£7.6m a year extra for child mental health budget in Wales
An extra £7.6m a year will be invested to improve mental health services for children and young people in Wales.
Health Minister Mark Drakeford said the money would be used to improve areas of concern, including out-of-hours help and access to psychological treatment.
Campaigners have raised concern that the budget for child mental health services has not been protected.
The money is an 18% rise on last year's £42.8m Child and Adolescent Mental Health Services (CAMHS) budget.
Last year, Mr Drakeford announced a review of the service after childcare experts told BBC Wales it was in crisis.
The number of CAMHS referrals almost doubled between April 2010 and July 2014, from 1,204 to 2,342.
During that time, more young people (2,410) waited for treatment than the elderly (634) and other adults (1,291).
Mr Drakeford said that while money alone was not the answer for all challenges facing the NHS, the changes the Welsh government was seeking to make were the "most significant for many years".
Mair Elliott, 18, from Haverfordwest, Pembrokeshire, welcomed the extra money.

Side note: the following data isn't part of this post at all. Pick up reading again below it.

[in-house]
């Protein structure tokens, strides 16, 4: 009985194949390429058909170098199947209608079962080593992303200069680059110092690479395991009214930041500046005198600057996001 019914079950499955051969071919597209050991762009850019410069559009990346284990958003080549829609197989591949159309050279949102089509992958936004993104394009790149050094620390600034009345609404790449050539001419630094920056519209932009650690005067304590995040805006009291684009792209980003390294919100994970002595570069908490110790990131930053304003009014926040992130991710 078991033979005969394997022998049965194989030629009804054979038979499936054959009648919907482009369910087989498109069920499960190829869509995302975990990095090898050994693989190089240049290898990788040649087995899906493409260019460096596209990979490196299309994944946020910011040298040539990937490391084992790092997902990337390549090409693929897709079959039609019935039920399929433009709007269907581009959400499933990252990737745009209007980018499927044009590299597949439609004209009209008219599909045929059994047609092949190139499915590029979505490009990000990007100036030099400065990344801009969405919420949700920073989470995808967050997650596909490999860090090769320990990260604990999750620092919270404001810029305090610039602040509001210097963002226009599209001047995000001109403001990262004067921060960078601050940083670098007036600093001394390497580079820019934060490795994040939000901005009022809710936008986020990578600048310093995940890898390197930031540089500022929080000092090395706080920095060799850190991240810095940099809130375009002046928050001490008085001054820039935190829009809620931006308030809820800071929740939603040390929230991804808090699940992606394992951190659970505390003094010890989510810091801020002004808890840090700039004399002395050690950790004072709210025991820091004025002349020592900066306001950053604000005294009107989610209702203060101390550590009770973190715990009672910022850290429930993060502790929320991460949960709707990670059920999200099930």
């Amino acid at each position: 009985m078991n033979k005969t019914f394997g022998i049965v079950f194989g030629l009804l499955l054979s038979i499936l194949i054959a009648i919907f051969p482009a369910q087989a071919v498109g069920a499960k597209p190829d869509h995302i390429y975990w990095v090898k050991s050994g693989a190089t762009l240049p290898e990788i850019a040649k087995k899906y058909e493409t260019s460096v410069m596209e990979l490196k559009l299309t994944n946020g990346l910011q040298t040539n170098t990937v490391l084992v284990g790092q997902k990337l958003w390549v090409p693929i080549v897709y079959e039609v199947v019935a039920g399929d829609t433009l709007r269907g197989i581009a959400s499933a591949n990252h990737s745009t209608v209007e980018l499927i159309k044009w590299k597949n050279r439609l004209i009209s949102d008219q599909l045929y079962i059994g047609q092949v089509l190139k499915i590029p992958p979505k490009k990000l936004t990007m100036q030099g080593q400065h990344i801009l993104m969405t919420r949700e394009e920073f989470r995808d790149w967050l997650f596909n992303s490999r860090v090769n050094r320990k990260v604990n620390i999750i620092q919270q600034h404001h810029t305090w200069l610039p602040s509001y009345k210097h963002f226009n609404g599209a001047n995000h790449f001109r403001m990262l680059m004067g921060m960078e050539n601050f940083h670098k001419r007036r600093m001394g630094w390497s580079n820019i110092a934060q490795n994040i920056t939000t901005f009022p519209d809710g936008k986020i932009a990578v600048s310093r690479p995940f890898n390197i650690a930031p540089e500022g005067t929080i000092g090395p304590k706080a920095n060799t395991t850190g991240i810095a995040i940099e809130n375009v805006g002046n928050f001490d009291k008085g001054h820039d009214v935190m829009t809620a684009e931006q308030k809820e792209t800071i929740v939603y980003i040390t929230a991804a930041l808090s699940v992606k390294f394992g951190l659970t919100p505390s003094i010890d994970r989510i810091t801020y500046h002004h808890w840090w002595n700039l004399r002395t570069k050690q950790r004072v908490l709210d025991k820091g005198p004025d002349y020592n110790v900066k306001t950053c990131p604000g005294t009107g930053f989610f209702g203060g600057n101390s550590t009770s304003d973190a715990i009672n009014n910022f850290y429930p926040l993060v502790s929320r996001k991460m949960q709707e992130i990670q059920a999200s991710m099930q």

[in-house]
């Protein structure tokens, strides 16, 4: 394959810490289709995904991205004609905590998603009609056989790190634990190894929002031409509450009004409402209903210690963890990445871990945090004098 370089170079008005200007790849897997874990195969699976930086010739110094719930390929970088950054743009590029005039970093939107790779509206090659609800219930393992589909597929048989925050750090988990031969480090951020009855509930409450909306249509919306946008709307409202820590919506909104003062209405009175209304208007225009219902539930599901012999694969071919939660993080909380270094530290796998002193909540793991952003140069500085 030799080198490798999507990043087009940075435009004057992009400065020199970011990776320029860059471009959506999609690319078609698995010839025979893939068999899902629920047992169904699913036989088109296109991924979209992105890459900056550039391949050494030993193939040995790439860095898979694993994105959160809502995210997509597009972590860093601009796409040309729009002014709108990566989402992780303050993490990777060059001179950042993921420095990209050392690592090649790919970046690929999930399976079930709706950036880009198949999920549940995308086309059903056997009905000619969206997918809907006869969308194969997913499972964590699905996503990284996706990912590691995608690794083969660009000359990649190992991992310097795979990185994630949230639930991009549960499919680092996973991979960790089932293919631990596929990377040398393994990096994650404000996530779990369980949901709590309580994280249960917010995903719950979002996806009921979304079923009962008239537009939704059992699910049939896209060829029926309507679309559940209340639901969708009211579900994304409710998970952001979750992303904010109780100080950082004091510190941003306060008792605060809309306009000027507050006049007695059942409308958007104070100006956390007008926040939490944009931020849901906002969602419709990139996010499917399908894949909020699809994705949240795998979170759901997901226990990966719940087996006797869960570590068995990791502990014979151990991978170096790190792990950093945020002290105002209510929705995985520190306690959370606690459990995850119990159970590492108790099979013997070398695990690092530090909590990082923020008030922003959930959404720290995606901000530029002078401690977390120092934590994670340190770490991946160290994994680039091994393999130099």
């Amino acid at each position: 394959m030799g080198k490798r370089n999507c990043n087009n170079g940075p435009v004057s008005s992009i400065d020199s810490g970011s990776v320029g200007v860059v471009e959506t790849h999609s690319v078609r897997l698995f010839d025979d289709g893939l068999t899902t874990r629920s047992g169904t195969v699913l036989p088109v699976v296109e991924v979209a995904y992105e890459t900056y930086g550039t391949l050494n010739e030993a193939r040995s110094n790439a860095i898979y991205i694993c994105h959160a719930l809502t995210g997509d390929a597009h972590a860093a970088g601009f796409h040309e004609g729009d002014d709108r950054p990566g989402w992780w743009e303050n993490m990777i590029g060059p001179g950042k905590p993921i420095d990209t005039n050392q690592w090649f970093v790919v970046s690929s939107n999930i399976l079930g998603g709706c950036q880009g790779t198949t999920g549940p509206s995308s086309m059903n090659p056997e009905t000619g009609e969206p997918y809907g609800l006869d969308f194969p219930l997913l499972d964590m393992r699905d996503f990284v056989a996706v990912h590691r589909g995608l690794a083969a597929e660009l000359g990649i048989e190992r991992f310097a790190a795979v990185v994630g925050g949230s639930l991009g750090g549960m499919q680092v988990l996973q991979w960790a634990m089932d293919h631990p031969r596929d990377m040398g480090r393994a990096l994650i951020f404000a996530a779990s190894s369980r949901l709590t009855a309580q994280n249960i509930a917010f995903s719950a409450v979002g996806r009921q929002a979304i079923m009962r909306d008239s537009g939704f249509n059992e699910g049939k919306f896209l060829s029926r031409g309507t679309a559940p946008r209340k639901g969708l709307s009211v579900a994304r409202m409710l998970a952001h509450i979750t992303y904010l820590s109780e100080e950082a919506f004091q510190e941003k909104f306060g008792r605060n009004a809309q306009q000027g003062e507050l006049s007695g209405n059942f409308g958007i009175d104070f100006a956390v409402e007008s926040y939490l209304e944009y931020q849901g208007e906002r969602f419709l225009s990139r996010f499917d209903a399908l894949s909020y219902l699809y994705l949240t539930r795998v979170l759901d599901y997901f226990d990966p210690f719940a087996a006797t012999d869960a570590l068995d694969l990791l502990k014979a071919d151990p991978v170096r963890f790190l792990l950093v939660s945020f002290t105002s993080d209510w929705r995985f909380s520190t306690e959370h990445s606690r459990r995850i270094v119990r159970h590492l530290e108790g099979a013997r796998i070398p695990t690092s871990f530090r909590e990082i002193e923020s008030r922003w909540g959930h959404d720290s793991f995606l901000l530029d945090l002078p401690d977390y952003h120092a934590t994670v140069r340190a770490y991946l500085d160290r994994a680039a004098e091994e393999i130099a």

She has autism and has suffered with depression, anxiety and anorexia and has received help from her local CAMHS team for the past four years.
"It's very good news," she said. "The staff really try to do their best to provide the service you need but they are under-funded and under-resourced."
The Royal College of Paediatrics and Child Health (RCPCH), which represents doctors in child health, said demand for the service had long been outstripping supply.
Dr Mair Parry, officer for Wales, said this often meant children faced long waiting times, had to travel long distances for support or some missed out on care altogether, which she said "can be disastrous."
She said expanding access to psychological therapies and focussing on early intervention would see much-needed help given to young people in urgent need.
But Welsh Liberal Democrat leader Kirsty Williams has expressed reservations.
"It's all very well putting the resources in, but unless they're put in in a way that is really going to make a difference, is going to be effective, then we won't get value for money and the people who really need the money won't get the help they need in a timely fashion," she said.